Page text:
Interestingly, copyright laws state that as soon as you create your own song, it is copyrighted just for existing—in other words, the copyright immediately rests in the hands of the creator. However, if a conflict arises and you need to provide proof that you own the song, there are several simple steps you can take to make sure you will be able to do this.
Step 1: Create a copy
This is as simple as putting a copy of your song on some sort of memory device, such as a CD or a USB drive. If you have already recorded your song, then chances are you’ve already done this. You will need this tangible documentation to submit in the next step.
Step 2: Register and submit your request for copyright on the United States Copyright Office Library of Congress Website
You will need to visit the US. Copyright Office website, located at copyright.gov. Here, you will need to do the following:
- Register for a free account
- Fill in the pertinent details about your copyright request – You will need to “Register a new claim” and then you will be prompted to complete a digital form, where you will be required to fill in all necessary information
- Attach digital documentation of the song you wish to copyright
- Submit – Note that there is a lag time of about five months between the time you submit your copyright request and the time it is issued to you.
Step 3: Payment
There is a one-time $35 fee for applying for a copyright, but, if you consider the benefits of this negligible fee and the protections it offers, it’s quite worth it.
Alternative Method: Applying for Song Copyright by Mail
If you wish to do things the old-fashioned way, this method may be used. It’s more time-consuming and tedious, but it is also a viable method.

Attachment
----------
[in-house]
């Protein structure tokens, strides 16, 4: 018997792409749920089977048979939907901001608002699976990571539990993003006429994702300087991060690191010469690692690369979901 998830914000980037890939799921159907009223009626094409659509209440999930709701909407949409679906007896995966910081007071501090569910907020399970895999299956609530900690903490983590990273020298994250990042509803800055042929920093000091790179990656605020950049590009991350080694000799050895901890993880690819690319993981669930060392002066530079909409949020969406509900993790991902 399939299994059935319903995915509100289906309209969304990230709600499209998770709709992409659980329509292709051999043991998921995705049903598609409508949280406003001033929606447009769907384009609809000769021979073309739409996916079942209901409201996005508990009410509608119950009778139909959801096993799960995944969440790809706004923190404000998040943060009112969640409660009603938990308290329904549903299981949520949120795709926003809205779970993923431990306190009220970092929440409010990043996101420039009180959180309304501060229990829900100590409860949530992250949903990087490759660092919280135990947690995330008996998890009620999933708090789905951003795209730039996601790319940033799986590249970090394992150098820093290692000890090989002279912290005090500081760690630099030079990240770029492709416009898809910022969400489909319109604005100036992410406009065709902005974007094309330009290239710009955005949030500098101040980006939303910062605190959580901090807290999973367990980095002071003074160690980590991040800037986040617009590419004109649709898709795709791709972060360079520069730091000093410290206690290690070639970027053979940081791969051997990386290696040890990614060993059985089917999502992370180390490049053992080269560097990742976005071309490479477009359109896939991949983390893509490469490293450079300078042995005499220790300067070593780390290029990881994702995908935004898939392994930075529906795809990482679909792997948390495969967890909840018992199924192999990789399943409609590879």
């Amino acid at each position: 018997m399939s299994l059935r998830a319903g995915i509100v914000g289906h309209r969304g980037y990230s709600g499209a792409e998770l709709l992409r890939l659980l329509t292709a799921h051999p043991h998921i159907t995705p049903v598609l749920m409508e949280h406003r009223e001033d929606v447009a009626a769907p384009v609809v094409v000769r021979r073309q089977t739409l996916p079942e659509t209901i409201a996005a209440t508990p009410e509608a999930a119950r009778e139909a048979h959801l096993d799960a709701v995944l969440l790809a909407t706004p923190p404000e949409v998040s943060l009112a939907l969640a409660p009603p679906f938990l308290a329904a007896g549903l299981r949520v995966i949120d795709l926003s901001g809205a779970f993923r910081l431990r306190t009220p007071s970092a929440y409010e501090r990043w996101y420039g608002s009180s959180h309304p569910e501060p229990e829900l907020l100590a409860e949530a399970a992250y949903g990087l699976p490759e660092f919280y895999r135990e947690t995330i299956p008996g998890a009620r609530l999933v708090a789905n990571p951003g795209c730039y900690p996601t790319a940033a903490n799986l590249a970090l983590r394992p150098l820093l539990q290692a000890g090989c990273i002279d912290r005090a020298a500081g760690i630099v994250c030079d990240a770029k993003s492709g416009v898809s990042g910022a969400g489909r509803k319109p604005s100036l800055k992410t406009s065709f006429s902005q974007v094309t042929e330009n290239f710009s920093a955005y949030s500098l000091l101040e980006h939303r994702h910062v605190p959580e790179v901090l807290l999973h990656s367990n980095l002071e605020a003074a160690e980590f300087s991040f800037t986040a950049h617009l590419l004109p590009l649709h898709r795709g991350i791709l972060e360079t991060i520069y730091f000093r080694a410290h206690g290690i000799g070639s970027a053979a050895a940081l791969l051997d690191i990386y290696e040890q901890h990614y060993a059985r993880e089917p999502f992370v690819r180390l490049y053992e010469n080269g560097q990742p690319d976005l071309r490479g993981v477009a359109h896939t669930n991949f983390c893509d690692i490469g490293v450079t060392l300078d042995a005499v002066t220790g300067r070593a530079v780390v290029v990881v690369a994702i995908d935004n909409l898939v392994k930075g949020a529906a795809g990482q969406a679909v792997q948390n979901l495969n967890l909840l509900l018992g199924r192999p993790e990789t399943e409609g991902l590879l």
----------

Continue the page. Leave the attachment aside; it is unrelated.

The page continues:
Step 1: Obtain proper forms
This may be accomplished at the aforementioned website, copyright.gov – however, if you’re opting for this method, chances are internet usage is out of the question, in which case you would need to call (202) 707-3000. This is the number to the US Copyright Office. They will be able to send you the proper forms.
Step 2: Carefully read form directions
- The form can be slightly confusing, so take care that you read each piece of information listed on it.
- If you get confused, you can always call the US Copyright Office at the number listed in Step 1 and they will gladly walk you through it.
Step 3: Submit form
- You will need to provide your own postage for this method, and the form will tell you what dollar amount you should enclose along with your documentation.
- Most importantly, you’ll want to include a digital copy of your song—otherwise, they won’t know for what specific work you’re requesting copyright!
Being a musician is hard work, and it’s even harder if you must constantly worry about your work being taken from under your nose. Follow this process to copyright your song, and you will be doing yourself a huge protective favor.